Friends and writing partners for almost 40 years, Suba trace their journey from stories to screenplays. Baradwaj Rangan listens in
One balmy morning at Presidency College in the early 1970s, two students of Physics stood up in class and looked at each other as if for the first time. It was the look that, in all likelihood, lit up Stanley's eyes upon encountering Livingstone, Holmes' on running into Watson, Viswanathan's on discovering Ramamurthy — the look of someone who has discovered, at long last, a kindred spirit and the promise of a profuse partnership. The Tamil teacher had just announced the results of a recently concluded exam — Suresh and Balakrishnan had tied for first place. “We hung out with different groups till that day,” says Suresh, a soft-spoken man who does most of the talking as Balakrishnan looks on. “Our mutual love for Tamil brought us together.”
They became friends. They spoke about writers they liked. They spoke about writing. By the time Suresh graduated from school, he'd already had a few short stories published in magazines such as Kannan (from the Kalaimagal group), the first one being about a man hunting for a house to rent. Balakrishnan, however, had no such results to show for his interest in Tamil writing. He says he didn't know how to approach publications and was content to admire the writers, who he thought had descended from the heavens to spin their stories. Suresh responds dryly, “He must have thought I too was from heaven.” When a friendship has run a 40-year course, you can afford to ground, unceremoniously, your partner's flights of fancy.
After college, they decided to submit an entry each for a short-story competition announced by Kalki. “The time was right to go into writing,” says Suresh. “I wrote a story. He wrote a story. But just before sending these stories, we decided not to compete against each other.” That's when they became Suba, a portmanteau pseudonym derived from the first syllable of each name. “Instead of one story from Suresh and one story from Balakrishnan, we sent two stories by Suba.” One of those stories won the prize and resulted in two angry families, who couldn't see their sons in a profession like writing, which they deemed had no future, no money.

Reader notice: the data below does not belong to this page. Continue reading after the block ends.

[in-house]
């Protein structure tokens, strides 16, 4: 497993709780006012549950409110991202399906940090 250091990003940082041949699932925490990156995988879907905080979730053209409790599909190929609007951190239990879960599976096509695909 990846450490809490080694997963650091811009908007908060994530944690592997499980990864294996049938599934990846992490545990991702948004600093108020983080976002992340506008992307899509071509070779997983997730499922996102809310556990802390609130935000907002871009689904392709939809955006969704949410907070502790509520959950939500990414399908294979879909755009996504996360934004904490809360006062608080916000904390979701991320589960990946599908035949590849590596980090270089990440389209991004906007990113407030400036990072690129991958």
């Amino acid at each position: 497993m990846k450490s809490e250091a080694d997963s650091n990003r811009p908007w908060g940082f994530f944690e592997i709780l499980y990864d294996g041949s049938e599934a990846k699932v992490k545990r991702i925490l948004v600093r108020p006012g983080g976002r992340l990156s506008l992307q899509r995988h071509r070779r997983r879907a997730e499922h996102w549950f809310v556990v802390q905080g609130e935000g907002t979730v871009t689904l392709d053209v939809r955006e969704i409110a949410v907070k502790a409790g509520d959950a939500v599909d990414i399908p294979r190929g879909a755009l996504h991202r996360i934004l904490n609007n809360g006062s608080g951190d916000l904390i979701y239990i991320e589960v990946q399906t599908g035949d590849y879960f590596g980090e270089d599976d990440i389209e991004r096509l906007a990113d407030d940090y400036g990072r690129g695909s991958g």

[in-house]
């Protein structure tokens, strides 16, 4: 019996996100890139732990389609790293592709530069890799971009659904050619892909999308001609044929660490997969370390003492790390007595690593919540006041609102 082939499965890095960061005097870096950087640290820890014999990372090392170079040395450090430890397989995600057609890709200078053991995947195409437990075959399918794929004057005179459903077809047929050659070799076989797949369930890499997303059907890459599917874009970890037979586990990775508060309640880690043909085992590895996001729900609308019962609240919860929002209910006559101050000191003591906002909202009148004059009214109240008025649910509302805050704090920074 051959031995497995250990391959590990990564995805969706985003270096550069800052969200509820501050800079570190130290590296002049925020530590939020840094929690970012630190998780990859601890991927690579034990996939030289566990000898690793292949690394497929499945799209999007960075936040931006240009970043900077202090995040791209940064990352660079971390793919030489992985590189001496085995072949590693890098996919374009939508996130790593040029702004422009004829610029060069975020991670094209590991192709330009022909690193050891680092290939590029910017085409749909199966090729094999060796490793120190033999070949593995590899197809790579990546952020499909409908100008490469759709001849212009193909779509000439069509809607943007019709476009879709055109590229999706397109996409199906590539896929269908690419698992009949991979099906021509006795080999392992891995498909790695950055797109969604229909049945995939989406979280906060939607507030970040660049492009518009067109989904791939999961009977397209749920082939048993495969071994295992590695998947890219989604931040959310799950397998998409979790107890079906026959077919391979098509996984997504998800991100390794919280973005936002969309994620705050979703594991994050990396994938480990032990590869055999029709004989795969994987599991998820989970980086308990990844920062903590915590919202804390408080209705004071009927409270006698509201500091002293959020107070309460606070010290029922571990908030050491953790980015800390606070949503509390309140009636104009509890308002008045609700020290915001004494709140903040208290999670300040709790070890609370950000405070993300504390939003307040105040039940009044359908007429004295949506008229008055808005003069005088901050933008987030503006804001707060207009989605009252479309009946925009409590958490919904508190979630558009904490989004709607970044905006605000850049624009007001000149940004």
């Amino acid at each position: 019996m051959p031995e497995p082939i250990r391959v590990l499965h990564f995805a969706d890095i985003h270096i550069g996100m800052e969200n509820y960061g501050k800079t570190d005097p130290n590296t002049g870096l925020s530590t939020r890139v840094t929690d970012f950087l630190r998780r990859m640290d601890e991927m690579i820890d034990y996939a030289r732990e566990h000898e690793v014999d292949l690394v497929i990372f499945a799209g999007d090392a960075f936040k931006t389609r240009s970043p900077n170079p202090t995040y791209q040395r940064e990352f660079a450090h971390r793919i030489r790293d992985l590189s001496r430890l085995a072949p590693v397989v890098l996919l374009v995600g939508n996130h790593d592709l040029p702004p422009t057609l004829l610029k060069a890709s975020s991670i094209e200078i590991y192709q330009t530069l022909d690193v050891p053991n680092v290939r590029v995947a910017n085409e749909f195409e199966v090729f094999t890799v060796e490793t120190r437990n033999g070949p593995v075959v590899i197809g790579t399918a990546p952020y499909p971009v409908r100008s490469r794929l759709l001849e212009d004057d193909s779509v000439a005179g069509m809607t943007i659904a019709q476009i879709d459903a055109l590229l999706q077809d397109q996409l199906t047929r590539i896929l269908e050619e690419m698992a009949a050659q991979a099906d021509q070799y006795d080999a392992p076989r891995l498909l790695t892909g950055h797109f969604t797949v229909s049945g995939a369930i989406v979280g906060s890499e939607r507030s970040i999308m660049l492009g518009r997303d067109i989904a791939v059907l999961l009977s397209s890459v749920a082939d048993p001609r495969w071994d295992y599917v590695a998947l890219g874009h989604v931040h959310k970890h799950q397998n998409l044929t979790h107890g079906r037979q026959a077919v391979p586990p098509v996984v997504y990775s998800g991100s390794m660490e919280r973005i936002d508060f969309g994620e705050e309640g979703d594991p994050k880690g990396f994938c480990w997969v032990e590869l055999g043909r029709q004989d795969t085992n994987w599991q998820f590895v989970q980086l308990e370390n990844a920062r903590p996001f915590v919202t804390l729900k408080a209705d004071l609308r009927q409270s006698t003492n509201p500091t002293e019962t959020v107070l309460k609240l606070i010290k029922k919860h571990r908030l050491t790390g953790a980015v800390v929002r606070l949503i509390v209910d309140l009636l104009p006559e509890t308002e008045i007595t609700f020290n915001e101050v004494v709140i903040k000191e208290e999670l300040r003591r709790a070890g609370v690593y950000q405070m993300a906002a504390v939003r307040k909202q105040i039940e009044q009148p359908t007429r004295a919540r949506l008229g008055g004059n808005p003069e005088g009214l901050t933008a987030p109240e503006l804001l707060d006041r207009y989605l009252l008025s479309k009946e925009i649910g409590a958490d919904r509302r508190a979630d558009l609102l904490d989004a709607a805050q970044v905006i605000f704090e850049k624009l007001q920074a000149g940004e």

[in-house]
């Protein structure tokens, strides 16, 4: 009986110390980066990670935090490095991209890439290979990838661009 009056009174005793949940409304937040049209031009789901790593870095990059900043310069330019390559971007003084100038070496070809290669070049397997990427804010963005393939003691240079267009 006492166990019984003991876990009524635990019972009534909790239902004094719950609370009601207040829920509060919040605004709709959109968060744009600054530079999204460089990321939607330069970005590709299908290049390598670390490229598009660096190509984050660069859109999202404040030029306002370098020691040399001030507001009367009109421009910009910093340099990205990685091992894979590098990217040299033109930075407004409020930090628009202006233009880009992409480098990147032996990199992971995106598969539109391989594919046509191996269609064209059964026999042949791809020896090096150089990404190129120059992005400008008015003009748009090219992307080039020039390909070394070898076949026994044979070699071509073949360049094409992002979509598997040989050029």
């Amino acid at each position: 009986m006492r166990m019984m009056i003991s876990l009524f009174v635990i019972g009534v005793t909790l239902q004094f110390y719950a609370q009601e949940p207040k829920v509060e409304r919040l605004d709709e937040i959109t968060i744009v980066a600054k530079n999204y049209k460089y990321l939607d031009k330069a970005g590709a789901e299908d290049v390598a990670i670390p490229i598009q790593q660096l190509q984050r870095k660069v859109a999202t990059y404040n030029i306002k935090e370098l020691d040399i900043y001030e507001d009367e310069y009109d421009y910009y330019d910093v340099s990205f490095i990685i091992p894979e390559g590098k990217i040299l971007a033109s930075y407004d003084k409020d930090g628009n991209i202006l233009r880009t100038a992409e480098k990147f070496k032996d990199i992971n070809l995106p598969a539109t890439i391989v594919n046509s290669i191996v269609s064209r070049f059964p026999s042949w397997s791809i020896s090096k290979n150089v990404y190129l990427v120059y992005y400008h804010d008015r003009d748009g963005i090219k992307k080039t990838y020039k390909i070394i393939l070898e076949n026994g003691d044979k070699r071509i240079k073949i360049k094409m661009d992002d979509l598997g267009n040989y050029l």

A barely burgeoned partnership was thus sundered. Suresh took up employment at Bank of India, Chennai, and Balakrishnan at Bank of Baroda, Perundurai, near Coimbatore. But their communication, far from ceasing, simply assumed another form. “Almost every day, we used to write a letter to each other,” says Suresh. “If I came across an incident, I had to share it with him and suggest that it could be made into a story.” Entire evenings would be spent on these letters, which would run to several sheets of foolscap paper. Now that they were employed, their families could not oppose their writing, and Suba was soon a permanent fixture in the in-trays of magazine offices, both old (Kalki, Anandha Vikatan) and new (Kungumam, Saavi, Ashwini).
Reeling from a number of rejections, Suresh was on a bus one day, on his way to work, when he glanced at the magazine in the hands of the man in the next seat and saw the page turned to a story by Suba. “I was thrilled,” says Suresh. The next week saw the publication, in Saavi, of Saakkadai Sannidhanangal. “That was the beginning,” says Suresh. Short stories were followed by serialised novels (beginning with Mele Sila Kazhugugal) and pocket novels (branded as “Super Novel”), the first of which was tantalisingly named Andha Udhadugal Marubadi Vendum. Suba found their fame cemented through their stories for Super Novel, which earned them more than their bank salaries.
The director Sundar C. was a Super Novel fan, and he invited Suba to write the dialogues for Naam Iruvar Namakku Iruvar, which was released in 1998. Their most successful stint at the movies (Kana Kanden, Ayan, Ko, the under-production Maatraan) has come through collaboration with the cinematographer-director K.V. Anand. Suba attribute their success to their engagement with all genres — sci-fi, thriller, the domestic drama. “We wrote all kinds of stories. This background was useful in tackling cinema.”
Suresh and Balakrishnan are now full-time writers, having retired from their respective banks a little after beginning to work on Naam Iruvar Namakku Iruvar. That could almost be the title for a story about their friendship — they even live opposite each other, on the same floor of the same building. Suresh insists that they have no major disagreements. To the question whether it is possible for two creative artists to be entirely egoless, Suresh replies, “We have individual egos but that doesn't interfere with Suba.” He says that being angry with his partner is like being angry with himself, that their wives are friends, their children are friends, they are practically family. To the observation that this sounds like something right out of a Bhimsingh movie, they laugh. Suresh says, “We are always asked how we have remained friends for so long. I find the question ridiculous. You only do something in order to break a friendship. You don't have to do anything to maintain it.”